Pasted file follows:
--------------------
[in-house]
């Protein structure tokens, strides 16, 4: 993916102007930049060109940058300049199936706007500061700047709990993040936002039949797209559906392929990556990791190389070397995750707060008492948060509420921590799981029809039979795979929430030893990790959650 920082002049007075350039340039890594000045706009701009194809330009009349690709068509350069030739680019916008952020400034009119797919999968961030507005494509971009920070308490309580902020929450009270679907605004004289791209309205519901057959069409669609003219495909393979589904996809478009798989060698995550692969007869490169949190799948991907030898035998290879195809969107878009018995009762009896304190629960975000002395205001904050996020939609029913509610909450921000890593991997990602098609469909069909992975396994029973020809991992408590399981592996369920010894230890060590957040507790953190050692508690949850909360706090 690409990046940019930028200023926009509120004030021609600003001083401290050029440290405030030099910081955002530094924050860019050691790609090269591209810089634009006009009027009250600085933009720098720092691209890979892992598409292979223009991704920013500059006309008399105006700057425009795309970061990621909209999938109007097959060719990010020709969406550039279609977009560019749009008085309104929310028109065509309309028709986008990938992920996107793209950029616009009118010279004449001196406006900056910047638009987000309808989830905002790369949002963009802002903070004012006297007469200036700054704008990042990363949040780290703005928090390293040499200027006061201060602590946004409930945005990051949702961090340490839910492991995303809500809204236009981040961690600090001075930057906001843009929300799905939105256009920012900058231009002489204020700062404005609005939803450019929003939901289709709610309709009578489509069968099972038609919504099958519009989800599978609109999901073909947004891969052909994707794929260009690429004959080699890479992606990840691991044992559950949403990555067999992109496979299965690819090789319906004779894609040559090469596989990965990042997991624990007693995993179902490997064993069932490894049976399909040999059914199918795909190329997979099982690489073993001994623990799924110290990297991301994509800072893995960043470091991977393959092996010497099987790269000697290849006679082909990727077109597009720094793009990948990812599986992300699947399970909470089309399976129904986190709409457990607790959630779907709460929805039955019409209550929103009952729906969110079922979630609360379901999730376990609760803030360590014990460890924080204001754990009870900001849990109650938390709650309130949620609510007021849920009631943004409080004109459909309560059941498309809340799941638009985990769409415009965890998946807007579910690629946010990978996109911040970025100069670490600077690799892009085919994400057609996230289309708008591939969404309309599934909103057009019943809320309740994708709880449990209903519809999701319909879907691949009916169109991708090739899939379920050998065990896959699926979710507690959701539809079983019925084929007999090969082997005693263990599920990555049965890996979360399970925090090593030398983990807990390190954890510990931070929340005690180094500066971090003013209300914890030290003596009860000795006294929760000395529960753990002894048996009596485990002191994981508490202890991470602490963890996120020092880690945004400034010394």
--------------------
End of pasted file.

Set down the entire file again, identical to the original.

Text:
[in-house]
């Protein structure tokens, strides 16, 4: 993916102007930049060109940058300049199936706007500061700047709990993040936002039949797209559906392929990556990791190389070397995750707060008492948060509420921590799981029809039979795979929430030893990790959650 920082002049007075350039340039890594000045706009701009194809330009009349690709068509350069030739680019916008952020400034009119797919999968961030507005494509971009920070308490309580902020929450009270679907605004004289791209309205519901057959069409669609003219495909393979589904996809478009798989060698995550692969007869490169949190799948991907030898035998290879195809969107878009018995009762009896304190629960975000002395205001904050996020939609029913509610909450921000890593991997990602098609469909069909992975396994029973020809991992408590399981592996369920010894230890060590957040507790953190050692508690949850909360706090 690409990046940019930028200023926009509120004030021609600003001083401290050029440290405030030099910081955002530094924050860019050691790609090269591209810089634009006009009027009250600085933009720098720092691209890979892992598409292979223009991704920013500059006309008399105006700057425009795309970061990621909209999938109007097959060719990010020709969406550039279609977009560019749009008085309104929310028109065509309309028709986008990938992920996107793209950029616009009118010279004449001196406006900056910047638009987000309808989830905002790369949002963009802002903070004012006297007469200036700054704008990042990363949040780290703005928090390293040499200027006061201060602590946004409930945005990051949702961090340490839910492991995303809500809204236009981040961690600090001075930057906001843009929300799905939105256009920012900058231009002489204020700062404005609005939803450019929003939901289709709610309709009578489509069968099972038609919504099958519009989800599978609109999901073909947004891969052909994707794929260009690429004959080699890479992606990840691991044992559950949403990555067999992109496979299965690819090789319906004779894609040559090469596989990965990042997991624990007693995993179902490997064993069932490894049976399909040999059914199918795909190329997979099982690489073993001994623990799924110290990297991301994509800072893995960043470091991977393959092996010497099987790269000697290849006679082909990727077109597009720094793009990948990812599986992300699947399970909470089309399976129904986190709409457990607790959630779907709460929805039955019409209550929103009952729906969110079922979630609360379901999730376990609760803030360590014990460890924080204001754990009870900001849990109650938390709650309130949620609510007021849920009631943004409080004109459909309560059941498309809340799941638009985990769409415009965890998946807007579910690629946010990978996109911040970025100069670490600077690799892009085919994400057609996230289309708008591939969404309309599934909103057009019943809320309740994708709880449990209903519809999701319909879907691949009916169109991708090739899939379920050998065990896959699926979710507690959701539809079983019925084929007999090969082997005693263990599920990555049965890996979360399970925090090593030398983990807990390190954890510990931070929340005690180094500066971090003013209300914890030290003596009860000795006294929760000395529960753990002894048996009596485990002191994981508490202890991470602490963890996120020092880690945004400034010394």